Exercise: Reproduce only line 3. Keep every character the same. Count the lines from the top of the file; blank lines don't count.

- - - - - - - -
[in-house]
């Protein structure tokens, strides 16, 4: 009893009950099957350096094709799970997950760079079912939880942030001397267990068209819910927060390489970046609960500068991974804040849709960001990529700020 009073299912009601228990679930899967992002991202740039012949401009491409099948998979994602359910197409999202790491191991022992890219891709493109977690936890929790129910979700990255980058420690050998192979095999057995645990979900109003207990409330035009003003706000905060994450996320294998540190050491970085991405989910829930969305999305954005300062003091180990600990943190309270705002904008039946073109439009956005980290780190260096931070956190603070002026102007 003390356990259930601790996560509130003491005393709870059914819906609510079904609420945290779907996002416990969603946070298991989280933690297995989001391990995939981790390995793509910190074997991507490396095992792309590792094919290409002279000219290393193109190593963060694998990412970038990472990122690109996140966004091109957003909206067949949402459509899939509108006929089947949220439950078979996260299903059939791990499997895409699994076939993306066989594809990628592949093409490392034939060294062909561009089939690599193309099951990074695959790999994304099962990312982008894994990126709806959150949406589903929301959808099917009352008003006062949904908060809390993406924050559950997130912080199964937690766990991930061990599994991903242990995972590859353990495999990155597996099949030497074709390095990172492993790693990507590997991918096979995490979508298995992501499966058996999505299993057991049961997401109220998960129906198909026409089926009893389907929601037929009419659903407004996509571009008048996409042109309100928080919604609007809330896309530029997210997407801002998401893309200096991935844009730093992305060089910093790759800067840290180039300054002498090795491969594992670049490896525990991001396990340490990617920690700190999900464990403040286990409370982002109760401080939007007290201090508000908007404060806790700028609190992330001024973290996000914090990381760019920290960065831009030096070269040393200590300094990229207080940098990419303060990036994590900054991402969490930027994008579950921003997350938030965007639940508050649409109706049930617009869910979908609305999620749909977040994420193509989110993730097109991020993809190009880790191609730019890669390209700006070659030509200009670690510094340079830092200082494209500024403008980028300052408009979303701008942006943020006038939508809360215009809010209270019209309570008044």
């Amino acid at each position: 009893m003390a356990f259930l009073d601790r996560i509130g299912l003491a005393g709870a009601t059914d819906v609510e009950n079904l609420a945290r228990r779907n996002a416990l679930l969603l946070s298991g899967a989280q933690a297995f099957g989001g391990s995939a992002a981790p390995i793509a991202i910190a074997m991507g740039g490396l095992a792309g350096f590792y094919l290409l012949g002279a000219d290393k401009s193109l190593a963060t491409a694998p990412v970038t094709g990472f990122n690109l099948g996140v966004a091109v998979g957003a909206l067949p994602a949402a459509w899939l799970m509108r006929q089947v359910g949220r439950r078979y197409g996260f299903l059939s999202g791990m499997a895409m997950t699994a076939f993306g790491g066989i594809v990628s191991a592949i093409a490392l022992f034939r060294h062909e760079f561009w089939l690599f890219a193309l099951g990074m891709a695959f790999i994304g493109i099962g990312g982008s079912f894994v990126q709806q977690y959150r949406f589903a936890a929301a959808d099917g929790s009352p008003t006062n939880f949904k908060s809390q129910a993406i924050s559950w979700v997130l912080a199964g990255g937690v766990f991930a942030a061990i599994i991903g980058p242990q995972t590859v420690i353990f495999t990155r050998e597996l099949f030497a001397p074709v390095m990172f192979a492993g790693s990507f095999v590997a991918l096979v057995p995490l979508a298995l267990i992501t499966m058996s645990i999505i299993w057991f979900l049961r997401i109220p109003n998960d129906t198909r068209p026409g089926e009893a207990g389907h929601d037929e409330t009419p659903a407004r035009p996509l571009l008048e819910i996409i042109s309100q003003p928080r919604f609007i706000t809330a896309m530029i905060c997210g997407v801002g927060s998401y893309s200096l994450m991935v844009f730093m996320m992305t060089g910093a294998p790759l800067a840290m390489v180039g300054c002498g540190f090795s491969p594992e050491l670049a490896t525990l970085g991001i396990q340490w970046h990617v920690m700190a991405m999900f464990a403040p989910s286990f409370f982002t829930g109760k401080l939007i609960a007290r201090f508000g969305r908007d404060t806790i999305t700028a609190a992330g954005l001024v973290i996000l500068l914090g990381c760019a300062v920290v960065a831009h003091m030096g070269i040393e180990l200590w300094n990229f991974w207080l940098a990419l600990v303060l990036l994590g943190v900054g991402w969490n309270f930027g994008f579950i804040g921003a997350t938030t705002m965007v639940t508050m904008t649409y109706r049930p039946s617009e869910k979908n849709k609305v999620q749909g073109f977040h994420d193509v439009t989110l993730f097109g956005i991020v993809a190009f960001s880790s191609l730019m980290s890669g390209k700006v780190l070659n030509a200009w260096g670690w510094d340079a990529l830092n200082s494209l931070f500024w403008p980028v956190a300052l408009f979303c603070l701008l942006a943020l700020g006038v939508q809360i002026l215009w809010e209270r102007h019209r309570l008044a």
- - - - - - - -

């Amino acid at each position: 009893m003390a356990f259930l009073d601790r996560i509130g299912l003491a005393g709870a009601t059914d819906v609510e009950n079904l609420a945290r228990r779907n996002a416990l679930l969603l946070s298991g899967a989280q933690a297995f099957g989001g391990s995939a992002a981790p390995i793509a991202i910190a074997m991507g740039g490396l095992a792309g350096f590792y094919l290409l012949g002279a000219d290393k401009s193109l190593a963060t491409a694998p990412v970038t094709g990472f990122n690109l099948g996140v966004a091109v998979g957003a909206l067949p994602a949402a459509w899939l799970m509108r006929q089947v359910g949220r439950r078979y197409g996260f299903l059939s999202g791990m499997a895409m997950t699994a076939f993306g790491g066989i594809v990628s191991a592949i093409a490392l022992f034939r060294h062909e760079f561009w089939l690599f890219a193309l099951g990074m891709a695959f790999i994304g493109i099962g990312g982008s079912f894994v990126q709806q977690y959150r949406f589903a936890a929301a959808d099917g929790s009352p008003t006062n939880f949904k908060s809390q129910a993406i924050s559950w979700v997130l912080a199964g990255g937690v766990f991930a942030a061990i599994i991903g980058p242990q995972t590859v420690i353990f495999t990155r050998e597996l099949f030497a001397p074709v390095m990172f192979a492993g790693s990507f095999v590997a991918l096979v057995p995490l979508a298995l267990i992501t499966m058996s645990i999505i299993w057991f979900l049961r997401i109220p109003n998960d129906t198909r068209p026409g089926e009893a207990g389907h929601d037929e409330t009419p659903a407004r035009p996509l571009l008048e819910i996409i042109s309100q003003p928080r919604f609007i706000t809330a896309m530029i905060c997210g997407v801002g927060s998401y893309s200096l994450m991935v844009f730093m996320m992305t060089g910093a294998p790759l800067a840290m390489v180039g300054c002498g540190f090795s491969p594992e050491l670049a490896t525990l970085g991001i396990q340490w970046h990617v920690m700190a991405m999900f464990a403040p989910s286990f409370f982002t829930g109760k401080l939007i609960a007290r201090f508000g969305r908007d404060t806790i999305t700028a609190a992330g954005l001024v973290i996000l500068l914090g990381c760019a300062v920290v960065a831009h003091m030096g070269i040393e180990l200590w300094n990229f991974w207080l940098a990419l600990v303060l990036l994590g943190v900054g991402w969490n309270f930027g994008f579950i804040g921003a997350t938030t705002m965007v639940t508050m904008t649409y109706r049930p039946s617009e869910k979908n849709k609305v999620q749909g073109f977040h994420d193509v439009t989110l993730f097109g956005i991020v993809a190009f960001s880790s191609l730019m980290s890669g390209k700006v780190l070659n030509a200009w260096g670690w510094d340079a990529l830092n200082s494209l931070f500024w403008p980028v956190a300052l408009f979303c603070l701008l942006a943020l700020g006038v939508q809360i002026l215009w809010e209270r102007h019209r309570l008044a």